The so-called Tarocchi di Mantegna is a double series of 50 instructional engravings each, the E series and the S series. They weren’t produced by Andrea Mantegna (1431-1503), however, the subjects of the set are mentioned by Giorgio Vasari who writes in his Lives about Mantegna that he created copper prints of trionfi - another name for the tarot Trumps.
There are no suits and the images are numbered consecutively from 1 to 50, divided into the following groups: Society ⋄ Apollo and the Nine Muses ⋄ the Arts and the Sciences ⋄ the Seven Virtues and Sun, Time and the World ⋄ the Planets and the Spheres.
Thus we have a system of divine activities and functions organised into a hierarchy, reflecting an ideological structure and bringing to mind the soul's progress towards perfection. Humanists took up the challenge of reconciling Neoplatonism and Hermetism with their philosophical Christianity. The series were intended for edification of the mind, and also used as workshop patterns in artists' studios.
Besides the double series of 50 engravings each, the E series and the S series, there are a number of copies by different artists of the Tarocchi di Mantegna. The young Dürer copied of some of them. Of the known examples none were made into a pack of playing cards, but were printed onto thin paper as black and white outlines. However, woodcut copies of these engraved images occur in later educational or didactic books.
The engravings are also known to have provided inspiration to later artists, including the prolific Bolognese artist Amico Aspertini (c.1474–1552), who made copies of the tarocchi in his note books and produced fresco cycles with the same subjects. Ludovico Lazzarelli (late 16th century) was also inspired by the tarocchi images. (see Castaldo,).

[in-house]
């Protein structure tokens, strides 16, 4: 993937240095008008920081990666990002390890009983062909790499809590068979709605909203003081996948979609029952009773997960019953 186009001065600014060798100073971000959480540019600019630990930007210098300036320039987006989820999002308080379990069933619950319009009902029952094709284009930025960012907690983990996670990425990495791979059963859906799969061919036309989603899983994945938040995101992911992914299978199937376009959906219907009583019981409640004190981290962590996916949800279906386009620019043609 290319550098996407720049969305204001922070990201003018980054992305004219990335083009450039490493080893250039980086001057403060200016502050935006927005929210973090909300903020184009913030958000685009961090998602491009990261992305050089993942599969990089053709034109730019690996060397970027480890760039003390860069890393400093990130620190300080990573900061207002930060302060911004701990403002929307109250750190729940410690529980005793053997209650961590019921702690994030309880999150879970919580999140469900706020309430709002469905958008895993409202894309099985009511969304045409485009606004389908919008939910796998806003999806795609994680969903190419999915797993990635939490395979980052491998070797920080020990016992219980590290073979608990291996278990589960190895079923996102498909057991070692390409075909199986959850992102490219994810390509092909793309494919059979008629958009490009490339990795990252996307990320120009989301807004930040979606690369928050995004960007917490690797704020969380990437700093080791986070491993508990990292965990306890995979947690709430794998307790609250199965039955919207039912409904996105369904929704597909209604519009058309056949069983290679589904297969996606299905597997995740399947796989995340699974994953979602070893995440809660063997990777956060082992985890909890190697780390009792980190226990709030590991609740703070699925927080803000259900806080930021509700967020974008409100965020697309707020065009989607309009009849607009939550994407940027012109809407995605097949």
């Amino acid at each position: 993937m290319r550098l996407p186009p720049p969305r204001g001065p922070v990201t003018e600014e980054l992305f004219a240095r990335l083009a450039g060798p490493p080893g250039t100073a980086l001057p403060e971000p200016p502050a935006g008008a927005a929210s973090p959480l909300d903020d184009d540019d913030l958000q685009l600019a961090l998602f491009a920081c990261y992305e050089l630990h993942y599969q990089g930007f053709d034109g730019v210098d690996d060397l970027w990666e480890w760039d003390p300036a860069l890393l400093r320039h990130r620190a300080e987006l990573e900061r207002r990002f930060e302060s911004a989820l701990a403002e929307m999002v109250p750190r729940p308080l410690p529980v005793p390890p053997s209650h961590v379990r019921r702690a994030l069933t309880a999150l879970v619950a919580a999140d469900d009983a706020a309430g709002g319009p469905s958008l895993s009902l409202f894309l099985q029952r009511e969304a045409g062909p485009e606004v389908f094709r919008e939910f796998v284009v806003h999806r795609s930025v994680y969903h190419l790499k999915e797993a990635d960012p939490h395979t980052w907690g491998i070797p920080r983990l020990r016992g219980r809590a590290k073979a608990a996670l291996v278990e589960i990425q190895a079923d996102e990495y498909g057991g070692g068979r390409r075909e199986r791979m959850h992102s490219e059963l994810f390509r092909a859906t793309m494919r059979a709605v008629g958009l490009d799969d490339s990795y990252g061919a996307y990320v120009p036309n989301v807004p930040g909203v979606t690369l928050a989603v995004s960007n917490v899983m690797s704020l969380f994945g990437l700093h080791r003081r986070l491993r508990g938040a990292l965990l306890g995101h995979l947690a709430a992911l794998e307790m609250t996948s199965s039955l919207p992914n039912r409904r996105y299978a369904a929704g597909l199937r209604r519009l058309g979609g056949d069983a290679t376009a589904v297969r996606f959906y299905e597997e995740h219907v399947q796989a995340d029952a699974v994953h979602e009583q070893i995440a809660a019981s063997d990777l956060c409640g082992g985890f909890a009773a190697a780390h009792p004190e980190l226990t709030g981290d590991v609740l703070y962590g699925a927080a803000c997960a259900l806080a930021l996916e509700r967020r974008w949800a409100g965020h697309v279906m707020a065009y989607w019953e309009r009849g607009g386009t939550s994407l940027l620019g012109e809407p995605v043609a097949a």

In her book An Introduction to Western Esotericism Sola Busca tarocchi that Chishty Mujahid purports that the Mantegna and Sola Busca tarocchi are themselves further linked. Over the ages these mutus liber tarot texts of ritual and instruction have most likely given rise to the hierarchical and ritualistic aspects of present-day Freemasonry., Nadya Chishty-Mujahid posits that the two series of engravings (E and S series) are linked to each other. Each set of engravings depicts an ascending ladder of Neoplatonic teachings beginning with the conditions of man and proceeding through Apollo and the Muses, the liberal arts, and the principles of the universe all the way to Prima Causa. In her analysis of the first group of the E and S series Chishty-Mujahid notes that the ten male figures [Beggar, Servant, Artisan, Merchant, Gentleman, Knight, Doge, King, Emperor and Pope] are linked together in a manner whereby the first groups of the E and S series form a caduceus. The S-King figure bears such a strong resemblance to the major arcana of the
Relating to the varied sources of inspiration, Joscelyn Godwinwrites about ideas deriving from Egyptian esotericism which had recently reached Europe through the Corpus Hermeticum, translated into Latin by Marsilio Ficino in 1463. A Christian version of it was already well known, and given its classic form by Dante. Godwin also quotes Jean Seznec who showed that Mercury of the Tarocchi is based partly on the medieval tradition, but also on a drawing of a classical Mercury made in Greece by Cyriacus of Ancona. Jupiter has his eagle, an arrow to serve as thunderbolt, and his favourite Ganymede, but he sits in a mandorla with his feet on a rainbow, just as Christ or Mary appear in Gothic cathedrals.
Each figure in the Tarocchi di Mantegna has a name and a number. In some respects they remind us of the Hofämterspiel. A distinction is that the Tarocchi reflects a world order prompted by humanism, with the aristocracy and the church ranking lower than the arts, the sciences, the virtues, the planets and the spheres. The Hofämterspiel reflects feudal society.
Card games based around the Virtues and Vices, or Social Subjects, have of course been produced from time to time over the centuries. Possibly the tarot trumps were merely an alternative or condensed version of these images, which most educated people would recognise, added to a pack of cards for the purpose of making a new card game.